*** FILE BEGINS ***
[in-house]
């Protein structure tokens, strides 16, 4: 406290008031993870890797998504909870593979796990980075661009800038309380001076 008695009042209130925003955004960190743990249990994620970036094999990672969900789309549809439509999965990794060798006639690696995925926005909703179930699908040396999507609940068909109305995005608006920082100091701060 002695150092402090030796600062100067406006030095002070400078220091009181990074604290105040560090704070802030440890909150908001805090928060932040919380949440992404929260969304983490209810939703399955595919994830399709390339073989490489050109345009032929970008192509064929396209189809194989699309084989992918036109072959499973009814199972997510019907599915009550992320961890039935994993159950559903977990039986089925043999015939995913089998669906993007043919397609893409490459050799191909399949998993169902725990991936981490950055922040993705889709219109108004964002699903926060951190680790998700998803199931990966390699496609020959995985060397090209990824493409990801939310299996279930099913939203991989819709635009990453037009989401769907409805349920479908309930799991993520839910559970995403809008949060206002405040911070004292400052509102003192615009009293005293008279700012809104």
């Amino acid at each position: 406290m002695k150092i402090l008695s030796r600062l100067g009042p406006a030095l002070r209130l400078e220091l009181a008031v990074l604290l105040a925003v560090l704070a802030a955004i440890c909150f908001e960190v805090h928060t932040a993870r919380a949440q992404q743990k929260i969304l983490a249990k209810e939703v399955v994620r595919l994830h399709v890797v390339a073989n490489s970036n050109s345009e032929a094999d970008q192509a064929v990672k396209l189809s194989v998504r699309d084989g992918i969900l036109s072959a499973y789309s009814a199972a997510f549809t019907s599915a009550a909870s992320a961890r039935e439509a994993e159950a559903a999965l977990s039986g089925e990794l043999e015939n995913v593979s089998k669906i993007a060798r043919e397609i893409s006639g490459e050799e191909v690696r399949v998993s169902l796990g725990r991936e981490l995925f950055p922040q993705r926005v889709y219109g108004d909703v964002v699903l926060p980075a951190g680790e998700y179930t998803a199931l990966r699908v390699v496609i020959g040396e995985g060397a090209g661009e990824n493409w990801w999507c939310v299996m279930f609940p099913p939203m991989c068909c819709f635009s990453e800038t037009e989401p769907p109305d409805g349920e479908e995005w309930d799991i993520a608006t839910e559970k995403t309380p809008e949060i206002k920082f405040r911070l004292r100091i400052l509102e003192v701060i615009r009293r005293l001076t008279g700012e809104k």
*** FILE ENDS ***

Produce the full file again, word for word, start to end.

[in-house]
């Protein structure tokens, strides 16, 4: 406290008031993870890797998504909870593979796990980075661009800038309380001076 008695009042209130925003955004960190743990249990994620970036094999990672969900789309549809439509999965990794060798006639690696995925926005909703179930699908040396999507609940068909109305995005608006920082100091701060 002695150092402090030796600062100067406006030095002070400078220091009181990074604290105040560090704070802030440890909150908001805090928060932040919380949440992404929260969304983490209810939703399955595919994830399709390339073989490489050109345009032929970008192509064929396209189809194989699309084989992918036109072959499973009814199972997510019907599915009550992320961890039935994993159950559903977990039986089925043999015939995913089998669906993007043919397609893409490459050799191909399949998993169902725990991936981490950055922040993705889709219109108004964002699903926060951190680790998700998803199931990966390699496609020959995985060397090209990824493409990801939310299996279930099913939203991989819709635009990453037009989401769907409805349920479908309930799991993520839910559970995403809008949060206002405040911070004292400052509102003192615009009293005293008279700012809104």
């Amino acid at each position: 406290m002695k150092i402090l008695s030796r600062l100067g009042p406006a030095l002070r209130l400078e220091l009181a008031v990074l604290l105040a925003v560090l704070a802030a955004i440890c909150f908001e960190v805090h928060t932040a993870r919380a949440q992404q743990k929260i969304l983490a249990k209810e939703v399955v994620r595919l994830h399709v890797v390339a073989n490489s970036n050109s345009e032929a094999d970008q192509a064929v990672k396209l189809s194989v998504r699309d084989g992918i969900l036109s072959a499973y789309s009814a199972a997510f549809t019907s599915a009550a909870s992320a961890r039935e439509a994993e159950a559903a999965l977990s039986g089925e990794l043999e015939n995913v593979s089998k669906i993007a060798r043919e397609i893409s006639g490459e050799e191909v690696r399949v998993s169902l796990g725990r991936e981490l995925f950055p922040q993705r926005v889709y219109g108004d909703v964002v699903l926060p980075a951190g680790e998700y179930t998803a199931l990966r699908v390699v496609i020959g040396e995985g060397a090209g661009e990824n493409w990801w999507c939310v299996m279930f609940p099913p939203m991989c068909c819709f635009s990453e800038t037009e989401p769907p109305d409805g349920e479908e995005w309930d799991i993520a608006t839910e559970k995403t309380p809008e949060i206002k920082f405040r911070l004292r100091i400052l509102e003192v701060i615009r009293r005293l001076t008279g700012e809104k």